For more information take a look here!
Repairs and Maintenance
Something broken? If it's urgent (like a burst water service, a blocked or broken toilet, a serious roof leak or a dangerous electrical fault etc) you need to let your landlord/agent know (preferably also in writing) about it ASAP.
If the landlord/agent cannot be contacted or is unwilling to do the urgent repairs, you can arrange for them to be done by either a repair person named in your tenancy agreement (if possible) or by a licensed tradesperson. Then you must give your landlord/agent notice about what was done, the cost (with receipts) and they have 14 days to pay you any reasonable costs back (up to $1000). If they still don't pay, you have 3 months to apply to NCAT for an order to be reimbursed from your landlord/agent.
If you don't have the cash for urgent repairs, apply to the NSW Civil and Administrative Tribunal for an urgent hearing to get the repairs done.
For other less urgent things, notify your landlord/agent and set a deadline. Don't do repairs yourself unless your agent/landlord gives you permission in advance.
For more information about repairs, come in to see us or have a look at this website.
Although you should never stop paying rent to 'get back' at your landlord, you can apply for a rent reduction until the repairs are done!
Here is a very helpful table from TENANTS NSW about why and how often your landlord can inspect the property:
To inspect the premises
4 times in any 12-month period
7 days written notice each time
To carry out or assess the need for:
(none - as required)
2 days each time
To value the premises
1 time in any 12-month period
7 days each time
To show the premises to prospective tenants
A 'reasonable' number of times in the 14 days before the tenancy agreement ends
'Reasonable' notice each time
To show the premises to prospective buyers
2 times in any period of a week
- Before first showing: 14 days written notice of intention to sell, then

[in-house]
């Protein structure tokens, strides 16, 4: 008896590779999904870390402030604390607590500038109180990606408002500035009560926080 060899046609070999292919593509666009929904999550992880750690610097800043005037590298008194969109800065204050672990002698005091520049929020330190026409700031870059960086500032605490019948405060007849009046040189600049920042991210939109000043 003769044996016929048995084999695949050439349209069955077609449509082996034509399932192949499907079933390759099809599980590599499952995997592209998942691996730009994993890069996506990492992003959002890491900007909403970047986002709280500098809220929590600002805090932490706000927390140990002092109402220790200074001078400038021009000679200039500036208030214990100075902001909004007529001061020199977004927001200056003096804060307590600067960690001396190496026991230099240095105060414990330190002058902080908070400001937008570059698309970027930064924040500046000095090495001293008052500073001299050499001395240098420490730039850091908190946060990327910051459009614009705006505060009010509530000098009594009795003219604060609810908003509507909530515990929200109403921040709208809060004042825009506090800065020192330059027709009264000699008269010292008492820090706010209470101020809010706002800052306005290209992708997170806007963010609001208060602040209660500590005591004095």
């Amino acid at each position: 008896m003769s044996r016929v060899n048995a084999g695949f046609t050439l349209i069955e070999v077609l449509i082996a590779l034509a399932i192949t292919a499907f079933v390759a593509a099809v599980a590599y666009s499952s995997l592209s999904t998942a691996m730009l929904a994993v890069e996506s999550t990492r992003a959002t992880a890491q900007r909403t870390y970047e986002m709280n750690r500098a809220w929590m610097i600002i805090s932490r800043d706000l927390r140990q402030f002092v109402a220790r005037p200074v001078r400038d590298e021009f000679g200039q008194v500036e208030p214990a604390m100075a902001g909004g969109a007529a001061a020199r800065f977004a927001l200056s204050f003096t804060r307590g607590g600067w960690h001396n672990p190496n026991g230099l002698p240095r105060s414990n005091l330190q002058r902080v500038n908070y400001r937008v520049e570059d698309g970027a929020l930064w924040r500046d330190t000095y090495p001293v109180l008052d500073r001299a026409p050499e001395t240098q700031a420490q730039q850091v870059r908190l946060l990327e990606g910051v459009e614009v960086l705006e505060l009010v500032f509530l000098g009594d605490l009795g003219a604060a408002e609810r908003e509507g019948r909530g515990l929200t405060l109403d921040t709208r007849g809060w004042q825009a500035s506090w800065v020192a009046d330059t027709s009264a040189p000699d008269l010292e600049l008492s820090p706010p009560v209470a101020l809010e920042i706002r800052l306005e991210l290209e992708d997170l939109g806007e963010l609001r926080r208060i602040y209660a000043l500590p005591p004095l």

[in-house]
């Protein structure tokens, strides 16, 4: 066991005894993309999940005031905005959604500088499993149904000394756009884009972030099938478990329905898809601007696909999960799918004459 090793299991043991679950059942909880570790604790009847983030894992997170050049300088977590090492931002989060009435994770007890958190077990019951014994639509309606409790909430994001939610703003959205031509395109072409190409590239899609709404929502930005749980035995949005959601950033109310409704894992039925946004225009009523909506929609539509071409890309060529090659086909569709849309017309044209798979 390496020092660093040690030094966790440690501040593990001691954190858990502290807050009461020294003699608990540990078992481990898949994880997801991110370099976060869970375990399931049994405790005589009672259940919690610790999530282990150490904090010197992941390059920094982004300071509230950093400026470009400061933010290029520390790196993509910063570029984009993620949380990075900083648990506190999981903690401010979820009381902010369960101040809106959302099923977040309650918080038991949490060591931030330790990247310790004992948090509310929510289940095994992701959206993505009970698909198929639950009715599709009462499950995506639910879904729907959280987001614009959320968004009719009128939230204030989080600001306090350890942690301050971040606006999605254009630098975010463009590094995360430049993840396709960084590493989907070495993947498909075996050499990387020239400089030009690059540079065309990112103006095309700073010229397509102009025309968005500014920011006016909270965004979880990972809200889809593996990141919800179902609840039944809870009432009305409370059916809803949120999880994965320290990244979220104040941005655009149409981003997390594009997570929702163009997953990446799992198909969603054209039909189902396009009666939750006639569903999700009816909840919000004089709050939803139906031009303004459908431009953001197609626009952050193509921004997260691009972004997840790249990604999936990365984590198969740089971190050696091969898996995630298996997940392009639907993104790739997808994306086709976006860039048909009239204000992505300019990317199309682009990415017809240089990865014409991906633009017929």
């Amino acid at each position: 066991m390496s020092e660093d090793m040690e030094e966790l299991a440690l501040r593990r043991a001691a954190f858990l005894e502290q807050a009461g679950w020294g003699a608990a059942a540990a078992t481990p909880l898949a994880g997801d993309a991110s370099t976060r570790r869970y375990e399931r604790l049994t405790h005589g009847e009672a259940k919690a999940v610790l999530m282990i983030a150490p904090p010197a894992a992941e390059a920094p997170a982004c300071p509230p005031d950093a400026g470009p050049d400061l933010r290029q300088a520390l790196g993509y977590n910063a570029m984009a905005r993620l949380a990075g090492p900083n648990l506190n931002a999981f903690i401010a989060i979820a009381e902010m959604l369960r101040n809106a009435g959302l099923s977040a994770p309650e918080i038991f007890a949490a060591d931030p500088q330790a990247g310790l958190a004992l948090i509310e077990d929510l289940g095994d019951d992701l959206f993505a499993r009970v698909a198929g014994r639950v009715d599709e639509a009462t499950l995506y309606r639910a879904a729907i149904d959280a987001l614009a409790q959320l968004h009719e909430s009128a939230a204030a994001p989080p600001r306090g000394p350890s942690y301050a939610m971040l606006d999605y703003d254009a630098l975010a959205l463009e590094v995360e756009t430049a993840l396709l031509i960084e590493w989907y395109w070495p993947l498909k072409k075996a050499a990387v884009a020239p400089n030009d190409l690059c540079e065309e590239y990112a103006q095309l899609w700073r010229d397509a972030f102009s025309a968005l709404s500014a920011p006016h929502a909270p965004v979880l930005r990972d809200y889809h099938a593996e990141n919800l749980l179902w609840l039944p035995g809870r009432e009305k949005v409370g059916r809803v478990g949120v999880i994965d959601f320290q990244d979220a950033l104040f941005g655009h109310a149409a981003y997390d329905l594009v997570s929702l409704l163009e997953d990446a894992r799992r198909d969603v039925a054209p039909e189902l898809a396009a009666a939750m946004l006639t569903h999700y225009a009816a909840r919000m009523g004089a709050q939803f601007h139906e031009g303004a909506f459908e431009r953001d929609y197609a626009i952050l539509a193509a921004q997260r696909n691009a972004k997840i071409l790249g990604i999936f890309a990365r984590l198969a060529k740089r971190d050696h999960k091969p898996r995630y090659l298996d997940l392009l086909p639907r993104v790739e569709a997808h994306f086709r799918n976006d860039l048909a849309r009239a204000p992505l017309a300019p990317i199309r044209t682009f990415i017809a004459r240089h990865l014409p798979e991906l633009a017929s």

- Before each showing: as agreed, otherwise 48 hours each time
Your landlord can also enter the property without notice under the following circumstances:
- In an emergency, or
- To do urgent repairs or
- If the landlord believes that the property has been abandoned, or
- If there is an order from the NSW Civil and Administrative Tribunal, or
- If after first attempting to get your consent, they still have serious concerns about the health/safety of a person on the premises
For more information; see this factsheet.
Increases in rent
Your landlord may be able to increase your rent but will need to give you at least 60 days notice in writing indicating how much the rent will be increased by and when the increased rent commences.
The nature of your rental agreement will determine if and how often rental increases can occur:
Fixed-term of more than 2 years
Once in any 12-month period
Fixed-term of 2 years or less
Only if your agreement sets out the amount of the increase /method of calculating it.
For more information; see this factsheet.
Transferring the lease
If one of your housemates (a co-tenant) has decided to move out, they can transfer their tenancy to another person if they get the landlord's written approval.
Let's say you and two friends signed the rental agreement and your two friends wanted to move out but you wanted to stay, this would be possible. The landlord must not unreasonably withhold their consent if one of the original tenants wishes to stay.
Summer's coming and you want to go backpacking through southeast Asia but don't want to pay your rent while you're gone? If you receive your landlord's written consent than you can sub-let. Make sure you have a written agreement!
Permission - DENIED!
If the landlord withholds consent, you can apply to the NSW Civil and Administrative Tribunal for an order that allows the transfer or subletting. The NSW Civil and Administrative Tribunal will decide if the landlord's withholding consent is unreasonable.